Our all-volunteer membership now totals more than 10,000 across 42 state, regional, and affinity groups, having only started seven months ago. Our policy team has spent the past several months working on proposals that will cover how we can create jobs and develop a resilient workforce; strengthen climate justice and expand equity; mobilize public and private investment; develop clean infrastructure; modernize our energy system and grid; invest in and develop rural communities; and build a just transition from fossil-fuel reliance.

We still have work ahead of us to convince Americans that climate change and clean energy are an opportunity to transition and grow our economy. Climate change should not be a partisan and political issue. Fox News says 70 percent of voters want the government spending more on green energy. So we’re making progress.

Fixer Nathaniel Stinnett, founder and CEO, Environmental Voter Project

It’s abundantly clear from early voting data that first-time voters who care deeply about climate change turned out in huge numbers. In the 12 states where the Environmental Voter Project works, we saw 33 percent turnout from these first-time environmental voters simply from early voting alone. In other words, up until this fall, these environmentalists had a zero percent voting rate, but they had a 33 percent turnout rate by the end of early voting. Some of these voters are so young they simply couldn’t vote in previous elections — but even so, this remains a huge turnout rate for first-time voters. These data alone show that climate voters are now a political force to be reckoned with.

On Day One, I’d like to see the Biden administration declare the climate crisis to be a significant national security threat, and based on that, issue an executive order placing climate tariffs on carbon-intensive products and all imports from countries that don’t meet the Paris Agreement emissions standards. We’d get a carbon border tax on January 20 without even having to go through Congress.

Meanwhile, we’re ready to hit the ground running in Georgia for the Senate runoff elections on January 5. We’ve individually identified over 300,000 environmentalists who are unlikely to vote in the runoffs, and we’re gearing up to text, call, mail, and send digital ads to these environmentalists with behavioral science-informed messaging designed to maximize their likelihood of voting. It’s always Election Day for us somewhere.

Your pick-me-up

  • Goodbye, Genius Bar: If Americans extended the life of just their cell phones by one year, the carbon savings would be the same as taking 636,000 cars off the road. But manufacturers put up barriers that make it near impossible for the rest of us to tinker with broken electronics and other goods. Luckily, a growing number of states are introducing right-to-repair laws that would remove those restrictions. (Massachusetts scored one such victory this week.)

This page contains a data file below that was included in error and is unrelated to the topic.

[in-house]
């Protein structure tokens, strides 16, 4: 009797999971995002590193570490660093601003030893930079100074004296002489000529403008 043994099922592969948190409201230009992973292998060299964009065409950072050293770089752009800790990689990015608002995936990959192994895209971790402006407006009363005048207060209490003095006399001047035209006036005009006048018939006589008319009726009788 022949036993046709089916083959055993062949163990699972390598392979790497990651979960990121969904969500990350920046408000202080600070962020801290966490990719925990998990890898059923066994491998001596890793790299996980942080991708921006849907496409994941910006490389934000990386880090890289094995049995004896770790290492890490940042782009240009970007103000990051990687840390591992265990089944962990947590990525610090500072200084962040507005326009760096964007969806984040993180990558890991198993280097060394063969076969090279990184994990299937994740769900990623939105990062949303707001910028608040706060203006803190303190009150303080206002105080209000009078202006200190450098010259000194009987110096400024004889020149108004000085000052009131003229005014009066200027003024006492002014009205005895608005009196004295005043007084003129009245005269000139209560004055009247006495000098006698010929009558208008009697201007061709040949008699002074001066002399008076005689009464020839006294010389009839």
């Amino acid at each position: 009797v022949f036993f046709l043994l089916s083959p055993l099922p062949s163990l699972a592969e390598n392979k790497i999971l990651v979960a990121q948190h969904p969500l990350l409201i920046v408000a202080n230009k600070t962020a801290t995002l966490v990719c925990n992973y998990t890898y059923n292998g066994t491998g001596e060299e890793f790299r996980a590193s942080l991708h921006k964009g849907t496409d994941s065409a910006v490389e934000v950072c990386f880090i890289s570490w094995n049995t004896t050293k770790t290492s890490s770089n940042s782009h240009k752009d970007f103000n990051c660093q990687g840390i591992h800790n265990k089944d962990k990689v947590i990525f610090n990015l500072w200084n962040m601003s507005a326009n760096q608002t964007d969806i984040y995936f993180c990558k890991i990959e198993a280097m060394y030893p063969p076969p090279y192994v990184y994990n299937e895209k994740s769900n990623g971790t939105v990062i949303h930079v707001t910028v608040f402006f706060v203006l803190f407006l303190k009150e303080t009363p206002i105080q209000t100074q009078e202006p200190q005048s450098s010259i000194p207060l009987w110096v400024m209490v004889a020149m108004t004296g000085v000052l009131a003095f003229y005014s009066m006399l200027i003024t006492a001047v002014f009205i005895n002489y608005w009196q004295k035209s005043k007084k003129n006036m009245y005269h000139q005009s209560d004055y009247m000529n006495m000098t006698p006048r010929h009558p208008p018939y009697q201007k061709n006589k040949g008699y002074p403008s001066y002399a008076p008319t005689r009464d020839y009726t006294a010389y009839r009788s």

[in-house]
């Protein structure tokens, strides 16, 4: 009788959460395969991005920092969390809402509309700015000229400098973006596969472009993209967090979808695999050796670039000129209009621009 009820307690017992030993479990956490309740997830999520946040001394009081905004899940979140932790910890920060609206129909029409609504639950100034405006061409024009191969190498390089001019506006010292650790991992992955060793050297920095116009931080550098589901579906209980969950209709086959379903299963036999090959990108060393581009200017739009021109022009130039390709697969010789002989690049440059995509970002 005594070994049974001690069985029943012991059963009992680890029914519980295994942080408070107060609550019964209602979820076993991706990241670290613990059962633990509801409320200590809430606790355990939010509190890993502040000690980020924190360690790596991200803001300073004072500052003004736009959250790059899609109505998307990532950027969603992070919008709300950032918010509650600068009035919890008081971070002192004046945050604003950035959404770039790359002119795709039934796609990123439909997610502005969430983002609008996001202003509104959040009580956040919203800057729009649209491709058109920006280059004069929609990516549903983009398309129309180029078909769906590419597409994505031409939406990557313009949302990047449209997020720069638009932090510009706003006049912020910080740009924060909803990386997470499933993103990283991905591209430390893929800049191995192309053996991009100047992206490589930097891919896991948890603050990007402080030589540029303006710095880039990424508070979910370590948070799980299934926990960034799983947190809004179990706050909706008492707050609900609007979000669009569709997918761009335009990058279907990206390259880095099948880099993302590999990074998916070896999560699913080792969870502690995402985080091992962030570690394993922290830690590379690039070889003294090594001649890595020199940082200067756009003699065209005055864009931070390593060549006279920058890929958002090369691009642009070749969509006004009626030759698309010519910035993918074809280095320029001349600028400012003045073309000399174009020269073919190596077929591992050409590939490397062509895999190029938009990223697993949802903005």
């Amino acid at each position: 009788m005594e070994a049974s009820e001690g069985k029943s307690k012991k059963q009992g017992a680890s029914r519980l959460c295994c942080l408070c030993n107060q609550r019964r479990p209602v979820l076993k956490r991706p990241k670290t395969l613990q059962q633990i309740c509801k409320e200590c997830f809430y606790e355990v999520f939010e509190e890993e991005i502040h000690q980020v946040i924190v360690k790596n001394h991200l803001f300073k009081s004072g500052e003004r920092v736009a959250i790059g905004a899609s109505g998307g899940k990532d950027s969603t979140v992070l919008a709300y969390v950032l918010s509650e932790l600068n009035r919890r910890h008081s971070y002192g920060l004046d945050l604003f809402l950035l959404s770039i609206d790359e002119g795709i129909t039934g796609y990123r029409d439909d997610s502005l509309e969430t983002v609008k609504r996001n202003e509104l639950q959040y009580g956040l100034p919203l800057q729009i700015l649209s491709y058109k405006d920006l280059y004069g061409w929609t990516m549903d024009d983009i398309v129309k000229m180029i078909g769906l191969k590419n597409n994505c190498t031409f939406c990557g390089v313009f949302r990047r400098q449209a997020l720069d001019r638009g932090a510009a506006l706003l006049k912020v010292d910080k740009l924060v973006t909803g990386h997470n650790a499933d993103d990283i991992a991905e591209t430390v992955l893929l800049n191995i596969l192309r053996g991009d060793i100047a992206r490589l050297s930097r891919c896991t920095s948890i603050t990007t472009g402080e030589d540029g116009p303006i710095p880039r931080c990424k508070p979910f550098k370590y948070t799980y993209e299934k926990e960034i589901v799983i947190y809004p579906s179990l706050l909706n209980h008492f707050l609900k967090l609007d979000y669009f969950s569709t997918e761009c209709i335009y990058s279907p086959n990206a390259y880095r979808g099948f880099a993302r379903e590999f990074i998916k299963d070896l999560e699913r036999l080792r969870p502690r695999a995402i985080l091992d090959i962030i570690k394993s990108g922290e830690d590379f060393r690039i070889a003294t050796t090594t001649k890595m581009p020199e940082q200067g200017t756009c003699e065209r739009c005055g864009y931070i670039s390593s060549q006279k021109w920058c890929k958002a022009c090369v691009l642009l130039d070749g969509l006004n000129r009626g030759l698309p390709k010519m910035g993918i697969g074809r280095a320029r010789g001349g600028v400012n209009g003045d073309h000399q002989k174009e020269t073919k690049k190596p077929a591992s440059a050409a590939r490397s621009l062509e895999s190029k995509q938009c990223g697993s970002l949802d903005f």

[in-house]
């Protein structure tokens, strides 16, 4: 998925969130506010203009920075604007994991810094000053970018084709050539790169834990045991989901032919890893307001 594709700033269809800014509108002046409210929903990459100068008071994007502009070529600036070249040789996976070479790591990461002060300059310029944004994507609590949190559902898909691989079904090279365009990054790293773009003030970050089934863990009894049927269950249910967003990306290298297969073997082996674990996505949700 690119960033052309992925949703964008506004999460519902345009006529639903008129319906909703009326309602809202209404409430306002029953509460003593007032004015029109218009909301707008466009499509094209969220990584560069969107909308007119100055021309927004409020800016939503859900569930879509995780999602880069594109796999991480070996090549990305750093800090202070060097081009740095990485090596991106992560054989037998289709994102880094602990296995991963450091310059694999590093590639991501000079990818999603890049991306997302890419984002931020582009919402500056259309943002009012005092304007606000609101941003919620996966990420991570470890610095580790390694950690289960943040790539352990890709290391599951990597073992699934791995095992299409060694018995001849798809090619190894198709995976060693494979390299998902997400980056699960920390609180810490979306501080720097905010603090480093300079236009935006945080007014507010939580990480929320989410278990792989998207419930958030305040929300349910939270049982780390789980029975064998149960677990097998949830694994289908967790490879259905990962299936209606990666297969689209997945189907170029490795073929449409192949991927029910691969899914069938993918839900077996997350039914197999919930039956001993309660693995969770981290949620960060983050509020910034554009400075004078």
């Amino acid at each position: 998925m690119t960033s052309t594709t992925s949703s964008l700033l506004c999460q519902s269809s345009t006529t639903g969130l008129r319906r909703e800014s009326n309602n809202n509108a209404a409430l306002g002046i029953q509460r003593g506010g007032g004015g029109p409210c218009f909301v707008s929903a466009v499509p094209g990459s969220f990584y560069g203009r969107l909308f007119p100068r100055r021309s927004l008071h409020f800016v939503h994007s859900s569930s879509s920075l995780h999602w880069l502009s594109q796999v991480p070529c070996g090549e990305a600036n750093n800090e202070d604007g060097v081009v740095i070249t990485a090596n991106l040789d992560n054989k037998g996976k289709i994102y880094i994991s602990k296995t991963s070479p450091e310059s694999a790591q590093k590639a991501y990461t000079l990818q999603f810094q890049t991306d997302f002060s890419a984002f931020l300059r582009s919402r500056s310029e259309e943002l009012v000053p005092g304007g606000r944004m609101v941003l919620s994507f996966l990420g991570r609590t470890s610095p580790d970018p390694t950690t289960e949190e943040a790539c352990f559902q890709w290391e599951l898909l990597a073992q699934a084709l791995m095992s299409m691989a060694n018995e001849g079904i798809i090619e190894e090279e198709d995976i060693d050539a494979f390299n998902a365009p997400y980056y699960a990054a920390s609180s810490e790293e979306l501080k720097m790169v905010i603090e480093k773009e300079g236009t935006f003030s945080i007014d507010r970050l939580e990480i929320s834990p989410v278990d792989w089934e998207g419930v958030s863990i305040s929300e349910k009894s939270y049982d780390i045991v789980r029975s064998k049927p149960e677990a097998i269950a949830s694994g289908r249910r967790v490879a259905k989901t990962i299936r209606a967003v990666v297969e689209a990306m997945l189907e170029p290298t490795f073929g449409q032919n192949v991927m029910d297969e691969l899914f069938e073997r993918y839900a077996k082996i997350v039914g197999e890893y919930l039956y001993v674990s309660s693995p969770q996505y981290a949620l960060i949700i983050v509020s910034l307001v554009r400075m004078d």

• The Dane of meat’s existence. A supermarket chain representing one-third of Denmark’s grocery market has rolled out an app that allows customers to track the carbon footprint of their items while shopping. The hope is that more people ditch meat and dairy, both major contributors to global emissions.
  • The state of renewables: New Jersey has become the first state on the East Coast to call for a ban on gas-powered cars. And in Arizona, new regulations require that electric utilities get half their power from wind and solar by 2035 — and meet all energy demand from renewables, nuclear power, or efficiency measures by 2050.
  • E-asy rider: Harley Davidson just came out with a line of slick, battery-powered bicycles. And speaking of iconic: Maid of the Mist, Niagara Falls’ ferry fleet (and the site of one beloved sitcom wedding) is also going electric and emissions-free, the first of its kind in North America.
  • Going for the green: “There’s never been a better time to start or join a geothermal startup,” writes former Grister David Roberts in Vox. “Most of them will fail, but there’s a future billionaire in there somewhere.” (Maybe Fixer Tim Latimer??) If we can figure out how to scale up the existing tech, geothermal energy could ease the transition to 100 percent renewable energy and help employ former oil and gas workers in the process.

Your weekend plans

Don’t stop beleafing.

Chip Giller’s personal leaf collection

Take a break. Behold, and revel in, a simple, beautiful leaf. Actually, not that simple. (Kinda like democracy, at its best. Aw.)